You would’ve thought I had whipped out a machete and lopped off both their arms.  I literally had to walk my students through how to use the card catalog and the Dewey Decimal System and the like, all while having to hold myself back from screaming, “Are you people serious?  My high school had TWO computers that had DIAL-UP internet, and that was less than ten years ago!”

Obviously, I’m a huge proponent of using technology in the classroom; I am going to be teaching at a STEM-focused charter school, after all.  But I’ve become increasingly concerned over the past few years that the reliance on gadgets and gizmos has led to a complete breakdown in skills that many people, myself included, would consider to be very basic ones.  Here are three particular things that I think are in grave danger of becoming lost arts if current trends continue:

1) Historiography.  This one is clearly very near and dear to me.  Technology can be a wonderful thing for historical research, as digitized resources from all over the world can be accessed anywhere by virtually anyone.  I do have concerns, though, over what types of sources will be available for future historians.  Newspapers are cutting back on publication or going under, and more and more “written” communication is done via text or email.  One of the best biographies I’ve ever read is David McCullough’s John Adams.  McCullough relied heavily on correspondence between John and Abigail Adams to reconstruct large portions of his life.  Well, people don’t write letters anymore, so where are historians years down the road going to be when trying to delve into their subjects’ lives?  It’s gotten so bad that the U.S. Postal Service has actually launched a marketing campaign encouraging people to write letters.

2) Writing ability.  I’m perfectly guilty of using BRB, G2G, WTF, etc. in informal written communication with friends and family, but a lot of students nowadays don’t seem to grasp the difference between formal writing and texting.  My first year of teaching, I remember completely blowing a gasket when one of my students in my Honors U.S. History classes put “LOL” in one of her essays on a unit test, and the hell of it was that she was actually a decent student.  So if students are doing stuff like that, you can only imagine how bad the usage of grammar and punctuation has become with many students.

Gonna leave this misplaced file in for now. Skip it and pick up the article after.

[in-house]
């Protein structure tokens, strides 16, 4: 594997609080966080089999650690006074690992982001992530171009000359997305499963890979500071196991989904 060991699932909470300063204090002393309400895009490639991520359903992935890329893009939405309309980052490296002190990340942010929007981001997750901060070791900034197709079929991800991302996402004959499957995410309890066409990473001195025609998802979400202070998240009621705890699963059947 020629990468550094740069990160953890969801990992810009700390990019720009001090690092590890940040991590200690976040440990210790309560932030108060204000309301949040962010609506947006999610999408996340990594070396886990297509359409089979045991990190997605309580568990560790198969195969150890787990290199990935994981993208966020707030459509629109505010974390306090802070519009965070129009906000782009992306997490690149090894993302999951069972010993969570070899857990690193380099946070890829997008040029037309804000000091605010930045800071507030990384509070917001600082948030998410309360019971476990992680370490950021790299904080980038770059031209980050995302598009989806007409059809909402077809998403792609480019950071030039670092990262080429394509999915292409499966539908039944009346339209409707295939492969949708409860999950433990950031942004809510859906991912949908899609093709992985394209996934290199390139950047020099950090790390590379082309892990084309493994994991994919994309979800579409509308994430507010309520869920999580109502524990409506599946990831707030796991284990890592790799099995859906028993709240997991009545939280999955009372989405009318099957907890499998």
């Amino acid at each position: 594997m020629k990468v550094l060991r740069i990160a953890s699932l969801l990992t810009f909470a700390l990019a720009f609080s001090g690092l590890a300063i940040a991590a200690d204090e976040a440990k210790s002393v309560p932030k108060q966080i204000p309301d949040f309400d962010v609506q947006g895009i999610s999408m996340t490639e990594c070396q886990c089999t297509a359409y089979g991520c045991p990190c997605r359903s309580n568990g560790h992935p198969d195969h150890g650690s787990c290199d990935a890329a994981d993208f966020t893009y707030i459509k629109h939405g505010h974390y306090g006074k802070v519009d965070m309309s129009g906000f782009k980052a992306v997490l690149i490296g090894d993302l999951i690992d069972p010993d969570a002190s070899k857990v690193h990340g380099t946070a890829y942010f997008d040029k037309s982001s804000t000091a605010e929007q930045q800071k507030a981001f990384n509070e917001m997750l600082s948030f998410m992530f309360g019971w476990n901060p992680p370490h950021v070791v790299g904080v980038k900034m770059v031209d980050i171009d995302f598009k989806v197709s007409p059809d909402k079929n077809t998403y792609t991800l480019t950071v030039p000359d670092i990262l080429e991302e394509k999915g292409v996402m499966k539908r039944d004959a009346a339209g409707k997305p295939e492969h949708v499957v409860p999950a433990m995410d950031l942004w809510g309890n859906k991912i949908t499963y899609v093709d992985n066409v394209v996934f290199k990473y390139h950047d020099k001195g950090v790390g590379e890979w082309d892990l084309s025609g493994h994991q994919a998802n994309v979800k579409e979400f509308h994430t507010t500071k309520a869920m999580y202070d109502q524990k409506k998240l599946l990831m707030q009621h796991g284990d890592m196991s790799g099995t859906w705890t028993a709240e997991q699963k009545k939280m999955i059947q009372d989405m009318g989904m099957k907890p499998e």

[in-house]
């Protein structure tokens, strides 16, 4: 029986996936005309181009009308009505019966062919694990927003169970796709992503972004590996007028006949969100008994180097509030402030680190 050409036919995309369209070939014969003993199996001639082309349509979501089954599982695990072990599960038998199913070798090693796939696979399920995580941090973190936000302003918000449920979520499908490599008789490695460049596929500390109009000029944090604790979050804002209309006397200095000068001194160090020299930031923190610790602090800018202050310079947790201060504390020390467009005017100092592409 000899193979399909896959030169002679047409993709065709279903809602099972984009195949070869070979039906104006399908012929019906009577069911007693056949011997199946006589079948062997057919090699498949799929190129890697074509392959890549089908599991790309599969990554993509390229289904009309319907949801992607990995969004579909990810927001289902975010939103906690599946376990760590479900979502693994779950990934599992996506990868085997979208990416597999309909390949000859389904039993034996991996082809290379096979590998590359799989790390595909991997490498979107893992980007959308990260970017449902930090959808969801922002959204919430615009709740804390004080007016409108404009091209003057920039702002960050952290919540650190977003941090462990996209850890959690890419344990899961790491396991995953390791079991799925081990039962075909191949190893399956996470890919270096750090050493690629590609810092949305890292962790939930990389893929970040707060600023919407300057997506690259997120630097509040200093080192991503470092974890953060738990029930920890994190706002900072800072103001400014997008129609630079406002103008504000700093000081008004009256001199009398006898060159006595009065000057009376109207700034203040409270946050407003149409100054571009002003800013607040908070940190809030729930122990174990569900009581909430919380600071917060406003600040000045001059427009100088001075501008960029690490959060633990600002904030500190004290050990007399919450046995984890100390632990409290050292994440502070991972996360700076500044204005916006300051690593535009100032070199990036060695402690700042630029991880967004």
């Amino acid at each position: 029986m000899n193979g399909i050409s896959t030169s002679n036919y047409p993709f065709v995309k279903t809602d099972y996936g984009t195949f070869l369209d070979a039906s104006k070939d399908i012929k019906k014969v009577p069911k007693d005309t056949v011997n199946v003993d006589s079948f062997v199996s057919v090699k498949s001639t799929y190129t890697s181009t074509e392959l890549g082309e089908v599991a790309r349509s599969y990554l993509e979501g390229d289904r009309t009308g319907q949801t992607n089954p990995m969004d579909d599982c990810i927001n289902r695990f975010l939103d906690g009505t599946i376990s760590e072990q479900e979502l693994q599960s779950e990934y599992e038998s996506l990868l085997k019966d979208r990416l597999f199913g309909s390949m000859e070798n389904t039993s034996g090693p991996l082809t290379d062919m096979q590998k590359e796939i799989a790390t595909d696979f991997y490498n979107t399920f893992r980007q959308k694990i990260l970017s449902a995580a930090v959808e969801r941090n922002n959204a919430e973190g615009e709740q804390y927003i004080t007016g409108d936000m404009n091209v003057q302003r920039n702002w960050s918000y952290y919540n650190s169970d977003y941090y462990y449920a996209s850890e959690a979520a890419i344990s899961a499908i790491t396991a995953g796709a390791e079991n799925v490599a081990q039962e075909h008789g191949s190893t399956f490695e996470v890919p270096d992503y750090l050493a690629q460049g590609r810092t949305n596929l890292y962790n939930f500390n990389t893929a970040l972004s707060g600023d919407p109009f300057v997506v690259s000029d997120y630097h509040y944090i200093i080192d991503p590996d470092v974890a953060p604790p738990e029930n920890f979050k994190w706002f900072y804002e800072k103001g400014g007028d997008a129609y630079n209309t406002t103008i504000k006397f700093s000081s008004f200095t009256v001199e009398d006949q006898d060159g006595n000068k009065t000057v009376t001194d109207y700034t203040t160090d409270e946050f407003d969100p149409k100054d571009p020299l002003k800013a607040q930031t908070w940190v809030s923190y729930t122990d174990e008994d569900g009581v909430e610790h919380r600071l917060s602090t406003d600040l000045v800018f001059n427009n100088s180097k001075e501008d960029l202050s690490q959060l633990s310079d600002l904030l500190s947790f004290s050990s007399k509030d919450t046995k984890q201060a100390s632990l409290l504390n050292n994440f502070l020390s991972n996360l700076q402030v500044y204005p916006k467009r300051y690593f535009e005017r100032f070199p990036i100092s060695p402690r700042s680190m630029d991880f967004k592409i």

3) Penmanship.  Most states don’t teach cursive in elementary school anymore and are teaching typing instead.  Typing is important, but so is handwriting.  In just the five years I’ve been scoring essays at the AP U.S. History Reading, there has been a noticeable depreciation in students’ penmanship across the board.  Using those essays as a sample, I can surmise that only a handful of kids use cursive anymore, and the ones who use it aren’t very good at it.  I’m not one of those stodgy old teachers who’s going to require all my students to use cursive all the time – I care more about being able to read whatever was written – but some kind of handwriting instruction is badly needed.

I know that the definition of “basic life skills” is ever-evolving; there were probably people 100 years ago who were sitting on their porches doing the same thing I’m doing here… “I tell ya, Gertrude, these kids just don’t know how to churn butter anymore!”  But I refuse to believe that being able to write and effectively communicate ideas are things that will go by the wayside, and I’ll do all I can to implement engaging technology-based instruction while making sure that students know how to write by hand and use non-digital research methods.

I’m curious to hear other people’s thoughts on this.  If the mood strikes, you can even write me a letter about it.

The investment and the payoff